Maastricht Centre for European Law
Research institutes

Maastricht Centre for European Law

The Maastricht Centre for European law (MCEL) is committed to the study of European law from an interdisciplinary, transnational, and multilingual perspective. MCEL studies the law of the European Union in its constitutional and political context, with a specific focus on the tension between, on the one hand, uniformity and centralisation at the European level and, on the other hand, differentiation and autonomy of Member States. The research programme of the Centre analyses the European integration process from both an institutional and substantive perspective in a global context. MCEL research covers most areas of EU law. MCEL currently has 45 members, belonging to the department of International & European Law and the department of Public Law.

 
Research

MCEL’s research is an integral part of the Faculty’s research programme and relates to both the ‘integration’ and ‘interaction’ poles of that programme. It deals with the different dimensions of the legal integration process that takes place in the context of the European Union, and it pays due attention to the interactions, on the one hand between the EU legal order and public international law, and on the other hand between EU law and the national legal systems of its Member States.

There is thus a natural fit between the research agenda of MCEL and that of the Law Faculty as a whole. More specifically, the research of MCEL members relates to all five pillars of the Faculty’s research programme, with some prevalence for the pillar Institutional Transformations.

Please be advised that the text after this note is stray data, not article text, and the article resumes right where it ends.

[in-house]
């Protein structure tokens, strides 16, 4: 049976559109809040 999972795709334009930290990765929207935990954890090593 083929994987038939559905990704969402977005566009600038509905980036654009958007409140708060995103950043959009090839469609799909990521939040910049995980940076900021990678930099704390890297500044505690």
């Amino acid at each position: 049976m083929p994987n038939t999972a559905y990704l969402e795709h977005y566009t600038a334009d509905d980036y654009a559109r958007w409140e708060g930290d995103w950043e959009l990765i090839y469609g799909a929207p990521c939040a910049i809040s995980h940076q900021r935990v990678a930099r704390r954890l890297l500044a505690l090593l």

Visit MCEL's research lines

MCEL’s research takes place in all five Faculty research pillars:

1. Global Justice
2. Institutional Transformations
3. Globalising Markets
4. Cross-border Cooperation and Mobility
5. Law and Technology

News

More news items

PhD Research at MCEL: video on EU Fundamental Rights
MCEL PhD researchers Elin, Stevi and Valentina talk about their projects dealing with EU fundamental rights. Elin Börjedal examines the constellation of actors involved in fundamental rights protection in the EU and the division of responsibilities between them. Stevi Kitsou aspires to devise EU-wide principles and standards for countering hate speech online.

Zooming in on the challenge of protecting fundamental rights in the digital dimension, Valentina Golunova tackles the risks stemming from the use of AI in content moderation.